The Art Angel Project's goal is complete. The East Kaua'i group has led in restoring 47 original works of art housed in three Roman Catholic churches included in the St. Catherine Parish on Kauai's windward coast.
Kapa'a resident Anne Loquercio is the director, inspiration and driving force behind the Art Angel Project.
Loquercio's labor of love is aimed at restoring the priceless art found in the churches of the parish. The parish encompasses St. Catherine Church in Kapa'a, St. Sylvester Church in Kilauea and St. William Church in Hanalei.
The latest phase of the ongoing project is the restoration of 14 fresco panels created by renowned muralist Jean Charlot in the mid-1950s.
"The frescos are located at St. Sylvester Church, Kilauea and the panels were completed and donated to the community around 1958," says Loquercio in a description of the art work. "They are done in a fresco mural painting technique, each panel is two x four foot and are placed high, running as a circle directly together under the roof of a church built in-the-round."
"The restoration (of the frescos) has been completed," she said in announcing a showing of replicas of the frescos set for the Kaua'i Museum April 3-September 26.
Loquercio says the fresco technique required the artist to apply earth pigments mixed with water onto a freshly wet plastered wall surface. Previous to that, artist Charlot etched in the main outline of the composition for the frescos at the Kilauea church.
"The lime- plaster had to be mixed in quantities just enough for the section's work; there was no option for 'painting over.'"
The 14 vivid frescos portray the last days of "Christ's earthly journey as described in Scripture and highlight only some of the significant moments," she says.
Charlot provided "Stations of the Cross" at each of the three churches, using a different media in each church. At St. Catherine Church and at St. William he used two different styles of ceramic tile. Fresco painting lent itself to St. Sylvester, Kilauea.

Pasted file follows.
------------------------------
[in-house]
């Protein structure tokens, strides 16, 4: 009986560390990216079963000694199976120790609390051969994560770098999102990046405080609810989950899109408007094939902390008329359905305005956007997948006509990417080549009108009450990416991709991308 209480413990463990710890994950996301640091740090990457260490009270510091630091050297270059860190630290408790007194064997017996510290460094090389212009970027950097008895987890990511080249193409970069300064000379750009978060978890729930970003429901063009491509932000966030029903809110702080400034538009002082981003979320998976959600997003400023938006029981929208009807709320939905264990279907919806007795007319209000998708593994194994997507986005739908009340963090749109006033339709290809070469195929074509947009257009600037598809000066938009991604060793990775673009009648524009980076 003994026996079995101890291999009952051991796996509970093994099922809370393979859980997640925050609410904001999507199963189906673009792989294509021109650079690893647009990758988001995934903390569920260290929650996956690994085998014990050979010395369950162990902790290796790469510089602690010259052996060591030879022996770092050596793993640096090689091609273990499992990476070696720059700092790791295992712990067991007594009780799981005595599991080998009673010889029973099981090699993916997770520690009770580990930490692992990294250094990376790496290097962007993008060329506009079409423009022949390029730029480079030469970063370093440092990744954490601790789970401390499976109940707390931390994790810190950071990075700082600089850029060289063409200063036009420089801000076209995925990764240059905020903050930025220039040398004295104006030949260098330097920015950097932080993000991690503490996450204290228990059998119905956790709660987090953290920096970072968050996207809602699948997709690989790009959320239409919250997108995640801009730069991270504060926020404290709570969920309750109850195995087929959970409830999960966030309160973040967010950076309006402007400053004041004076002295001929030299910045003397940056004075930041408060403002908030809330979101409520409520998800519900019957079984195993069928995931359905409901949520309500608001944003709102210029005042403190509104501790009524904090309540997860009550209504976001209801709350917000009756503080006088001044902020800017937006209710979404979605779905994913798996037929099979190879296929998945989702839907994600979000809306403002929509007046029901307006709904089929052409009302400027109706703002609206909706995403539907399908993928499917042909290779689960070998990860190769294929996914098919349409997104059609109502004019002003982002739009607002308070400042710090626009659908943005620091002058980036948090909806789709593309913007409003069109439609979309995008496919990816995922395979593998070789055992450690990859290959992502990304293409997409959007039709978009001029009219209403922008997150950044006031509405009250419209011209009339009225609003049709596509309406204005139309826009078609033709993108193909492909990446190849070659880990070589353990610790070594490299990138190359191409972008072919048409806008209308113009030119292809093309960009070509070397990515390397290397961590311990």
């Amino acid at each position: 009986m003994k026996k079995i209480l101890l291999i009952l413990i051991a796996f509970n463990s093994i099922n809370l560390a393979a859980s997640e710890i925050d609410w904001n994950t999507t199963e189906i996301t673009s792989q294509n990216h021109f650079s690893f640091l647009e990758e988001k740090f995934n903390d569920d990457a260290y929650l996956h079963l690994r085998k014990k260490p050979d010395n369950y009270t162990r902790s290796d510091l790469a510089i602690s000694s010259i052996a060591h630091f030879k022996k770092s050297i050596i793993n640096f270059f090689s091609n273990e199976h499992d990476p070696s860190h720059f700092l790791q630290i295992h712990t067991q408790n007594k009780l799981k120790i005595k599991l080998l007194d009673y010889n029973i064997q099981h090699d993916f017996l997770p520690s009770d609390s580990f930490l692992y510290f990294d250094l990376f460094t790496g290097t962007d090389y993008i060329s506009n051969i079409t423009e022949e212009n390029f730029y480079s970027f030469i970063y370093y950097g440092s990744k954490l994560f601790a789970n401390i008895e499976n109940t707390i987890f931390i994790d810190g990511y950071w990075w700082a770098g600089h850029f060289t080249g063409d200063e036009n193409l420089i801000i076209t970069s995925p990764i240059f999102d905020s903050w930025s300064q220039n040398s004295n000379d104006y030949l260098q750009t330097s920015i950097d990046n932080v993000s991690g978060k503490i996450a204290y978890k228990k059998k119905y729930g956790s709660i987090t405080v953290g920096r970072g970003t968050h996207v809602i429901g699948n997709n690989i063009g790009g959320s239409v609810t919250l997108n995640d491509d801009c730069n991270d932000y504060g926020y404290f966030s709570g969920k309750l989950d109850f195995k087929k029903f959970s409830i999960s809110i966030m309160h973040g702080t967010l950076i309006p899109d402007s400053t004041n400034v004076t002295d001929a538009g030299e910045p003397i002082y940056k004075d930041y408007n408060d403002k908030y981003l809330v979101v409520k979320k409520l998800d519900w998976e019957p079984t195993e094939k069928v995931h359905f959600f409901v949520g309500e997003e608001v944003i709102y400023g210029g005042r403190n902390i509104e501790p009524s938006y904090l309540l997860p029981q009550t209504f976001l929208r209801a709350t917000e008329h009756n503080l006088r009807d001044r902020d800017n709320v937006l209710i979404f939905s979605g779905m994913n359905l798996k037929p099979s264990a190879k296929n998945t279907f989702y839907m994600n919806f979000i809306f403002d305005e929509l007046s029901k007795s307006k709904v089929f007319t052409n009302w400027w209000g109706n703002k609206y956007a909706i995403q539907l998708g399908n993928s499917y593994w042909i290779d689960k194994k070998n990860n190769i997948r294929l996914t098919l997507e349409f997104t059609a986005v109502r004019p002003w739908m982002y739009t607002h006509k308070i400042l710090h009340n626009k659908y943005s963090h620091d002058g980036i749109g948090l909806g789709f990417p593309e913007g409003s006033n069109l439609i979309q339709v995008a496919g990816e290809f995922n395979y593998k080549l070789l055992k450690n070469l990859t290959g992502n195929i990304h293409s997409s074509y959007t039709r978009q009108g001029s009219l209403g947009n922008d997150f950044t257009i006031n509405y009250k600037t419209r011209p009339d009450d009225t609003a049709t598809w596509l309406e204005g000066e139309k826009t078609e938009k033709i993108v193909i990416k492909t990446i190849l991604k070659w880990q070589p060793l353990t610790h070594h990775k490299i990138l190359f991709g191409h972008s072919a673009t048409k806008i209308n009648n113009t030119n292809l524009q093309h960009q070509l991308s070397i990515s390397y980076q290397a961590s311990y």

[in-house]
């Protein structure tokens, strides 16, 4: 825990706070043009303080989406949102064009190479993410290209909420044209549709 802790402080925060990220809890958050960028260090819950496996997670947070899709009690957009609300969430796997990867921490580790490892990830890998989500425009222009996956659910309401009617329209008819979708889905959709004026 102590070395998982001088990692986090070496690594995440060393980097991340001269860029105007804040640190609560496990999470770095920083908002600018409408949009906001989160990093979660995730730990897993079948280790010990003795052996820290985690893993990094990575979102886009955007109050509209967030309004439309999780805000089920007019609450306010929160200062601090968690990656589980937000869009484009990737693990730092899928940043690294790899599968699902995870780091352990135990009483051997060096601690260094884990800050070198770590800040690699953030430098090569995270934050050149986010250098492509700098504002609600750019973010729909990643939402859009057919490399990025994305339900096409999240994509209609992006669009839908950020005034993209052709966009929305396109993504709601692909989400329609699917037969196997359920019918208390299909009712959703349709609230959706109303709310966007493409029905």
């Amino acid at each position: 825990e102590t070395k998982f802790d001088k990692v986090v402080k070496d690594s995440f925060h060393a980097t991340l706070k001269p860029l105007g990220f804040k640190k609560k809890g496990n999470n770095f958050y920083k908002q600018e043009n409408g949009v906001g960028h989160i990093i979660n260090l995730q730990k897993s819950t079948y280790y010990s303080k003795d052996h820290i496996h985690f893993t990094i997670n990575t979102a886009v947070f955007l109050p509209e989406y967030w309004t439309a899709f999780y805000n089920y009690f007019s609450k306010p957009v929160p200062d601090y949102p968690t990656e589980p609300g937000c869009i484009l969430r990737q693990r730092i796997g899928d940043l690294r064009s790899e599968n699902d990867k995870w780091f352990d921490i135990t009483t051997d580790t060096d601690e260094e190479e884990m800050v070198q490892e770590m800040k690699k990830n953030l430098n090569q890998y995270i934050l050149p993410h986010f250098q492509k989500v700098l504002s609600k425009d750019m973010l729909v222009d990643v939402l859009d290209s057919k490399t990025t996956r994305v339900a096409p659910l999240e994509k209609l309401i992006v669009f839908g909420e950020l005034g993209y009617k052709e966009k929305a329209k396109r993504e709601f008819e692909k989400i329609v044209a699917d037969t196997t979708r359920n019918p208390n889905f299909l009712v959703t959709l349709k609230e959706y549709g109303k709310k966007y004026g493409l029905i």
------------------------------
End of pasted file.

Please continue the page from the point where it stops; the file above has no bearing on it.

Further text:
Artist Charlot lived from 1898- 1979 and was a Parisian by birth with Aztec Indian ancestry.
He and Diego Rivera, the renowned Mexican muralist painter, were largely responsible for the renaissance of the fresco mural medium in the Americas in the first half of the 20th century. After some twenty years in Mexico, Charlot moved to the United States, teaching and lecturing eventually at the University of Hawai'i at Manoa from 1949-1966.
The purpose of the Art Angel Project is to document, restore and provide for the preservation of the original works of devotional art housed in the three churches.
The long-term goal is to provide a means to maintain the art for future generations as a legacy of cultural, spiritual, financial and historical worth. Those over-seeing the work include: Rev. Bruce Lery, S.M. pastor, Loquercio, Paula Chihara and Gloria Nakea. Assisting in the project are photographer /designer Tim Dela Vega of Hanapepe and art conservator Olga Urminska of Kapa'a.
The Art Angel Project began in February, 1999, and aimed to document, restore and preserve the forty-seven original works of art housed in the three churches. The art works were executed and donated to the parish and island communities by master artists of Hawai'i including Charlot, Juliette M. Fraser and Tseng YuHo in 1958 at the invitation of the then Rev. John McDonald, S.M. who was then the pastor at St. Catherine's.